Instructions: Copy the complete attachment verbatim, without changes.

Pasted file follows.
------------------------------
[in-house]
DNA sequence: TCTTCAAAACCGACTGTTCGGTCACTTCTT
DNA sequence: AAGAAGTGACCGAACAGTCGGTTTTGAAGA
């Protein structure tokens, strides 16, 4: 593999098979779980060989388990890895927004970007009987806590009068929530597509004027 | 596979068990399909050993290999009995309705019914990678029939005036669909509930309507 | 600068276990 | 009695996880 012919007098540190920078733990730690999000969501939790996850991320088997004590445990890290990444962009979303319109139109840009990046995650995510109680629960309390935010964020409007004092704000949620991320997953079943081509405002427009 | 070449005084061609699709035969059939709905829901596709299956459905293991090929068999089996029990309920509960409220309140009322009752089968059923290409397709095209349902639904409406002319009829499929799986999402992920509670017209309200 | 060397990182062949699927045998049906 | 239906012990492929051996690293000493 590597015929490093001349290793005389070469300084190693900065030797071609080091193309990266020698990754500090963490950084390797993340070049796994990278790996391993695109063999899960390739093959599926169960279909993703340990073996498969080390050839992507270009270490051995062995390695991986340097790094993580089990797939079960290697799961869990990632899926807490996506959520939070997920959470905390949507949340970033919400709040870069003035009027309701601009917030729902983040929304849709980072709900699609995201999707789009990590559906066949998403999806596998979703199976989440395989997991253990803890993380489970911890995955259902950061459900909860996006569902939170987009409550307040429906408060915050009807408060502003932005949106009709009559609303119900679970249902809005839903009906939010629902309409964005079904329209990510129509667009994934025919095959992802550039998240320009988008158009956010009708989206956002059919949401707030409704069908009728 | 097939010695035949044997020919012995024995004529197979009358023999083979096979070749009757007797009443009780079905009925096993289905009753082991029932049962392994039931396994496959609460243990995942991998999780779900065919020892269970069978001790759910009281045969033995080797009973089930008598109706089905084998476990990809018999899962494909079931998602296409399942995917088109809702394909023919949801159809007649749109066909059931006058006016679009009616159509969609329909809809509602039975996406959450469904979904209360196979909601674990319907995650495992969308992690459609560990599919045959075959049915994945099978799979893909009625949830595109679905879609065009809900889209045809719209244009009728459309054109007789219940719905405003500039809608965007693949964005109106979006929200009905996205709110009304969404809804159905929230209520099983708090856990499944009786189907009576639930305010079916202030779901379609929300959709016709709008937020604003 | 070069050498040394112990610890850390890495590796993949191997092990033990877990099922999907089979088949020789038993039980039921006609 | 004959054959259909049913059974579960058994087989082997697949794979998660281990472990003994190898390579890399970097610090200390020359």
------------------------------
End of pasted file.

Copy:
[in-house]
DNA sequence: TCTTCAAAACCGACTGTTCGGTCACTTCTT
DNA sequence: AAGAAGTGACCGAACAGTCGGTTTTGAAGA
């Protein structure tokens, strides 16, 4: 593999098979779980060989388990890895927004970007009987806590009068929530597509004027 | 596979068990399909050993290999009995309705019914990678029939005036669909509930309507 | 600068276990 | 009695996880 012919007098540190920078733990730690999000969501939790996850991320088997004590445990890290990444962009979303319109139109840009990046995650995510109680629960309390935010964020409007004092704000949620991320997953079943081509405002427009 | 070449005084061609699709035969059939709905829901596709299956459905293991090929068999089996029990309920509960409220309140009322009752089968059923290409397709095209349902639904409406002319009829499929799986999402992920509670017209309200 | 060397990182062949699927045998049906 | 239906012990492929051996690293000493 590597015929490093001349290793005389070469300084190693900065030797071609080091193309990266020698990754500090963490950084390797993340070049796994990278790996391993695109063999899960390739093959599926169960279909993703340990073996498969080390050839992507270009270490051995062995390695991986340097790094993580089990797939079960290697799961869990990632899926807490996506959520939070997920959470905390949507949340970033919400709040870069003035009027309701601009917030729902983040929304849709980072709900699609995201999707789009990590559906066949998403999806596998979703199976989440395989997991253990803890993380489970911890995955259902950061459900909860996006569902939170987009409550307040429906408060915050009807408060502003932005949106009709009559609303119900679970249902809005839903009906939010629902309409964005079904329209990510129509667009994934025919095959992802550039998240320009988008158009956010009708989206956002059919949401707030409704069908009728 | 097939010695035949044997020919012995024995004529197979009358023999083979096979070749009757007797009443009780079905009925096993289905009753082991029932049962392994039931396994496959609460243990995942991998999780779900065919020892269970069978001790759910009281045969033995080797009973089930008598109706089905084998476990990809018999899962494909079931998602296409399942995917088109809702394909023919949801159809007649749109066909059931006058006016679009009616159509969609329909809809509602039975996406959450469904979904209360196979909601674990319907995650495992969308992690459609560990599919045959075959049915994945099978799979893909009625949830595109679905879609065009809900889209045809719209244009009728459309054109007789219940719905405003500039809608965007693949964005109106979006929200009905996205709110009304969404809804159905929230209520099983708090856990499944009786189907009576639930305010079916202030779901379609929300959709016709709008937020604003 | 070069050498040394112990610890850390890495590796993949191997092990033990877990099922999907089979088949020789038993039980039921006609 | 004959054959259909049913059974579960058994087989082997697949794979998660281990472990003994190898390579890399970097610090200390020359």